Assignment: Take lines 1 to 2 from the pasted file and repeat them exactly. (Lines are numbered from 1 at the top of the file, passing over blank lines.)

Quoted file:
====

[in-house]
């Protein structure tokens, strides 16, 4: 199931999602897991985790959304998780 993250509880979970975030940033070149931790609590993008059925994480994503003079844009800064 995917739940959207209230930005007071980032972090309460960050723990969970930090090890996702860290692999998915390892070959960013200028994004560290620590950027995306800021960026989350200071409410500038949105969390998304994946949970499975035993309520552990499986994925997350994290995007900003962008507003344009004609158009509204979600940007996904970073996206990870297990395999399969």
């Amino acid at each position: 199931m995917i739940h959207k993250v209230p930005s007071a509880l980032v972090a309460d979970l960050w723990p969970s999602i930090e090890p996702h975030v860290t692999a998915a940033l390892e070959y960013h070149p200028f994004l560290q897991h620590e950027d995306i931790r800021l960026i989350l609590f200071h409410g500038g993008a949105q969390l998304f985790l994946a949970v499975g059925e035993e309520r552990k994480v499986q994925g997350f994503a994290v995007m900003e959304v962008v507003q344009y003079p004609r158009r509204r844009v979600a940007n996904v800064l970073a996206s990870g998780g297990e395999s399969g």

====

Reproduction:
[in-house]
């Protein structure tokens, strides 16, 4: 199931999602897991985790959304998780 993250509880979970975030940033070149931790609590993008059925994480994503003079844009800064 995917739940959207209230930005007071980032972090309460960050723990969970930090090890996702860290692999998915390892070959960013200028994004560290620590950027995306800021960026989350200071409410500038949105969390998304994946949970499975035993309520552990499986994925997350994290995007900003962008507003344009004609158009509204979600940007996904970073996206990870297990395999399969």